It’s morning in late April, and spring is in full swing in the southwestern corner of Georgia. The air is warm without being oppressive, but summer is too impatient a season for that state to last long.
You stand in a broad, open woodland of longleaf and slash pines; a little crowded to be a proper savanna, but open enough to allow a rich mix of groundcover species. This land was clearcut in the 1940s, but unlike most of the land around it, it wasn’t converted to agriculture. In fact, roughly a square mile (barely a postage stamp on the greater landscape) around this spot is protected as a state wildlife management area. This is fortunate, for you get to see a remnant of this vanishing ecosystem in a more or less functional state.
When nature-watching, careful attentiveness to your surroundings is key. A quick sweep of this woodland, and the casual observer sees a broad expanse of grasses broken here and there by clumps of shrubs. But standing within that groundcover forces a change of perspective. One reason, of course, is that some of the more mobile denizens of the forest don’t appreciate being stepped on and will tell you so, painfully. Others, more vulnerable, are unable to defend against a boot but still worthy of recognition and protection.
Without close attention, you would have missed the fingernail-sized puff of pink on the ground between the deerberry and the wiregrass clump. The sensitive brier has bipinnately compound leaves snap shut and droop suddenly when touched. Perhaps this serves to startle herbivores or shake off leaf-munching insects, but also entertains a youth with woodwise curiosity.
The flowers rising between grass clumps host wild bees and bright butterflies as they make the rounds; less noticeable are the beetles, flies and wasps that also sip the nectar in exchange for pollen transport.
The change in elevation is too slight for a Piedmont hill-dweller to notice, but a close eye on the vegetation reveals it. Wiregrass gives way to dropseed and toothache grass, and then to rushes. In a matter of inches of height, the upland has become bog, and a new suite of plants surrounds you.
Looking down, you spot tiny reddish spots the size of a quarter, obscured by pine needles. These are sundews, which catch and digest insects on their sticky rosette leaves. Your new vantage point as you squat down to observe these tiny herbaceous carnivores allows you to notice the glistening sand. You didn’t realize how wet the soil was, but now you see your last footprint is filling with water. There is no water’s edge here, just a gradual gradient that dips and rises between “dry” land and standing water. A fallen pine provides a precarious walkway for a few yards, yet you will get wet feet soon enough.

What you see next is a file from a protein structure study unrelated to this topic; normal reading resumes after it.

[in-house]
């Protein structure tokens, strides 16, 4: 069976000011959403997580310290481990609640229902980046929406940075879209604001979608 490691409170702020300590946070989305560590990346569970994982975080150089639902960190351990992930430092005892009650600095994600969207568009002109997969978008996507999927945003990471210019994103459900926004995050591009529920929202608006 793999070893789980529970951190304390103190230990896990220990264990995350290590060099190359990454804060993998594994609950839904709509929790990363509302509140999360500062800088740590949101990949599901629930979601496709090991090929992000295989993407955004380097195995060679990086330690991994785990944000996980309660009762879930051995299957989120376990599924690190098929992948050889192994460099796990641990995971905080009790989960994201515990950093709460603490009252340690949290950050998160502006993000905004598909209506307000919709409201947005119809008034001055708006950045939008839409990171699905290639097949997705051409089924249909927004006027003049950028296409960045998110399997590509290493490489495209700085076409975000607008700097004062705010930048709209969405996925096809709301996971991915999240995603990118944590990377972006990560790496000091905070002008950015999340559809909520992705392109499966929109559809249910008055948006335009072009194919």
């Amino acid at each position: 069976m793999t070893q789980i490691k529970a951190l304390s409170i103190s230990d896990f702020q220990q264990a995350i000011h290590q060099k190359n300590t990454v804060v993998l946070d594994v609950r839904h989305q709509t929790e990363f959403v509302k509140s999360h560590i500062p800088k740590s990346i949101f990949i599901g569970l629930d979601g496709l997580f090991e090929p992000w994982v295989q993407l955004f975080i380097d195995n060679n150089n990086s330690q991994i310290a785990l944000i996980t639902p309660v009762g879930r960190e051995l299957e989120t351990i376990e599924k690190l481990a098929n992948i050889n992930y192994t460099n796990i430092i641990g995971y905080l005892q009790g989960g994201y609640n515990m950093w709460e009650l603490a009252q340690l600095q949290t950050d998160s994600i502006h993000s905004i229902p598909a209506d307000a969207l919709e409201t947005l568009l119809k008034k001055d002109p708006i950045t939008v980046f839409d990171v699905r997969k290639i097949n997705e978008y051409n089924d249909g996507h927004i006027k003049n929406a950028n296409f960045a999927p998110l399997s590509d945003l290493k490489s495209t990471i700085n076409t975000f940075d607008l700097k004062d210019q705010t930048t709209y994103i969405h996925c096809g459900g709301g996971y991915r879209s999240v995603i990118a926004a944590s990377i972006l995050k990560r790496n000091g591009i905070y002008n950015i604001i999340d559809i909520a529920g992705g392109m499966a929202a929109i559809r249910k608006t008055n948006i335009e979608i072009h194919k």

Off to your left, you see what you came for: a cluster of meter-long yellow pitcher plants (aka Trumpets). Like sundews, pitcher plants are carnivorous, digesting insects to supplement their nutritional needs on poor, wet soils. Attracted by the scent of nectar, bugs alight within the leaf tube, where the waxy surface and downward-facing hairs slide the victim deeper in. Eventually, the insect falls into a pool of digestive fluid, where it drowns and dissolves. You also see the less lethal flowers among the pitchers; they too lure pollinators in, but allows them to escape after being dusted with pollen.
Your old-timer guide tells you he remembers, back in the 80’s, driving down the interstate and seeing fields of pitcher plant trumpets for mile upon unbroken mile. But agriculture, industrial logging, and other development made the land inhospitable for these persnickety plants. These bogs feature shallow, consistent, year-round water supply, and even a tire rut (or repeated human traffic) can alter the hydrology enough to make a spot unsuitable. This particular woodland is protected from development and burned periodically to keep it open.
Managers ran a prescribed fire through this bog last June, and already some bays, gallberry, and other shrubs are making their presence known. A few years without fire would change the plant makeup of this woodland and threaten pitcher plants, sundews, sunny bells, and most of the plant and animal diversity you find here today.
Your guide says it’s time to head out. Carefully picking your way to “higher” ground, you find a footpath and say good day to the pitcher plant bog. As you reach the dirt road you drove in on, you see the highway. Cars pass by, driven by people with no interest in places like a pitcher plant bog. It’s sad because they can’t appreciate the intricate, rich, and delicate web of life that still exists. But perhaps it is also fortunate, because places like these tend to suffer when they receive too much human attention.
Longleaf Pine Ecosystem from Wikipedia